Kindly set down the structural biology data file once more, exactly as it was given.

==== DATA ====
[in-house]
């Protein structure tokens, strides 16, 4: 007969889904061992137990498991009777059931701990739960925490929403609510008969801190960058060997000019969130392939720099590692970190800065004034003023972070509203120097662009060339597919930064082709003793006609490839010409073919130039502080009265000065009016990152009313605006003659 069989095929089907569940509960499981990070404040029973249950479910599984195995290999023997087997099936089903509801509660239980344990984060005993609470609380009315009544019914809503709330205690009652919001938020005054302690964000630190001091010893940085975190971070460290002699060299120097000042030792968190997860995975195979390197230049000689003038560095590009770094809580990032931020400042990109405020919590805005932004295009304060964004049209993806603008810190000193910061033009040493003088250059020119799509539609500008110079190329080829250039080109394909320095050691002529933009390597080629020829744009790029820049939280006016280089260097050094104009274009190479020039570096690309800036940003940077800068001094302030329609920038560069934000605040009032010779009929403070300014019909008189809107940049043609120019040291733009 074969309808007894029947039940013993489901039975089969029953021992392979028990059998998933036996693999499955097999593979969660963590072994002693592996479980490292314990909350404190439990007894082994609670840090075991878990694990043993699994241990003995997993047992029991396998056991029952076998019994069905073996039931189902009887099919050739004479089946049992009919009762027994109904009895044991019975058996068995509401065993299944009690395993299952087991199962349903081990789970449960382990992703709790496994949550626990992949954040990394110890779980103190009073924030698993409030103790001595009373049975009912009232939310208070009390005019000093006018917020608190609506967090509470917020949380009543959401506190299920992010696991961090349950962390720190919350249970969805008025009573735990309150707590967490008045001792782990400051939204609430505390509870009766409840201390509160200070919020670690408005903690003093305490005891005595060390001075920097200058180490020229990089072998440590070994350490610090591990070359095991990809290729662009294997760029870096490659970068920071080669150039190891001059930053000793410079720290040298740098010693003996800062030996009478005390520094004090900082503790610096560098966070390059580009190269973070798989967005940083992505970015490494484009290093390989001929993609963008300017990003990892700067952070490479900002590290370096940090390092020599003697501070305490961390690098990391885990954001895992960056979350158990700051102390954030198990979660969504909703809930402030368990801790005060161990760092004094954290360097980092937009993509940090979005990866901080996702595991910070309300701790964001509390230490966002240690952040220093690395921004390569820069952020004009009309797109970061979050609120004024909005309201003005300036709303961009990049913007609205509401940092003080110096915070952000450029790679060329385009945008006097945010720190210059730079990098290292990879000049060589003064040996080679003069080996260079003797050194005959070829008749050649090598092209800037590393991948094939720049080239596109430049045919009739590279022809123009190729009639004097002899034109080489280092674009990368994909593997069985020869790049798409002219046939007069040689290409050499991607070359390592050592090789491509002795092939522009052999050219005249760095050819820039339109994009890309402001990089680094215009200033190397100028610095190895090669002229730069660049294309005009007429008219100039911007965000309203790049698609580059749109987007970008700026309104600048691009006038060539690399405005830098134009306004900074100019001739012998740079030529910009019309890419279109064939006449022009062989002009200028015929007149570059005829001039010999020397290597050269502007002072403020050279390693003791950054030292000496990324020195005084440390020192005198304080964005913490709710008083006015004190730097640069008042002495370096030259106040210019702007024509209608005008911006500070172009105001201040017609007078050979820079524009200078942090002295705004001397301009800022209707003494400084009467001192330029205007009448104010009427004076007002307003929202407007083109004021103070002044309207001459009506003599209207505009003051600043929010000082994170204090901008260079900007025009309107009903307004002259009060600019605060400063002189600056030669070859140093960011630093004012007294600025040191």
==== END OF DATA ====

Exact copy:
[in-house]
């Protein structure tokens, strides 16, 4: 007969889904061992137990498991009777059931701990739960925490929403609510008969801190960058060997000019969130392939720099590692970190800065004034003023972070509203120097662009060339597919930064082709003793006609490839010409073919130039502080009265000065009016990152009313605006003659 069989095929089907569940509960499981990070404040029973249950479910599984195995290999023997087997099936089903509801509660239980344990984060005993609470609380009315009544019914809503709330205690009652919001938020005054302690964000630190001091010893940085975190971070460290002699060299120097000042030792968190997860995975195979390197230049000689003038560095590009770094809580990032931020400042990109405020919590805005932004295009304060964004049209993806603008810190000193910061033009040493003088250059020119799509539609500008110079190329080829250039080109394909320095050691002529933009390597080629020829744009790029820049939280006016280089260097050094104009274009190479020039570096690309800036940003940077800068001094302030329609920038560069934000605040009032010779009929403070300014019909008189809107940049043609120019040291733009 074969309808007894029947039940013993489901039975089969029953021992392979028990059998998933036996693999499955097999593979969660963590072994002693592996479980490292314990909350404190439990007894082994609670840090075991878990694990043993699994241990003995997993047992029991396998056991029952076998019994069905073996039931189902009887099919050739004479089946049992009919009762027994109904009895044991019975058996068995509401065993299944009690395993299952087991199962349903081990789970449960382990992703709790496994949550626990992949954040990394110890779980103190009073924030698993409030103790001595009373049975009912009232939310208070009390005019000093006018917020608190609506967090509470917020949380009543959401506190299920992010696991961090349950962390720190919350249970969805008025009573735990309150707590967490008045001792782990400051939204609430505390509870009766409840201390509160200070919020670690408005903690003093305490005891005595060390001075920097200058180490020229990089072998440590070994350490610090591990070359095991990809290729662009294997760029870096490659970068920071080669150039190891001059930053000793410079720290040298740098010693003996800062030996009478005390520094004090900082503790610096560098966070390059580009190269973070798989967005940083992505970015490494484009290093390989001929993609963008300017990003990892700067952070490479900002590290370096940090390092020599003697501070305490961390690098990391885990954001895992960056979350158990700051102390954030198990979660969504909703809930402030368990801790005060161990760092004094954290360097980092937009993509940090979005990866901080996702595991910070309300701790964001509390230490966002240690952040220093690395921004390569820069952020004009009309797109970061979050609120004024909005309201003005300036709303961009990049913007609205509401940092003080110096915070952000450029790679060329385009945008006097945010720190210059730079990098290292990879000049060589003064040996080679003069080996260079003797050194005959070829008749050649090598092209800037590393991948094939720049080239596109430049045919009739590279022809123009190729009639004097002899034109080489280092674009990368994909593997069985020869790049798409002219046939007069040689290409050499991607070359390592050592090789491509002795092939522009052999050219005249760095050819820039339109994009890309402001990089680094215009200033190397100028610095190895090669002229730069660049294309005009007429008219100039911007965000309203790049698609580059749109987007970008700026309104600048691009006038060539690399405005830098134009306004900074100019001739012998740079030529910009019309890419279109064939006449022009062989002009200028015929007149570059005829001039010999020397290597050269502007002072403020050279390693003791950054030292000496990324020195005084440390020192005198304080964005913490709710008083006015004190730097640069008042002495370096030259106040210019702007024509209608005008911006500070172009105001201040017609007078050979820079524009200078942090002295705004001397301009800022209707003494400084009467001192330029205007009448104010009427004076007002307003929202407007083109004021103070002044309207001459009506003599209207505009003051600043929010000082994170204090901008260079900007025009309107009903307004002259009060600019605060400063002189600056030669070859140093960011630093004012007294600025040191």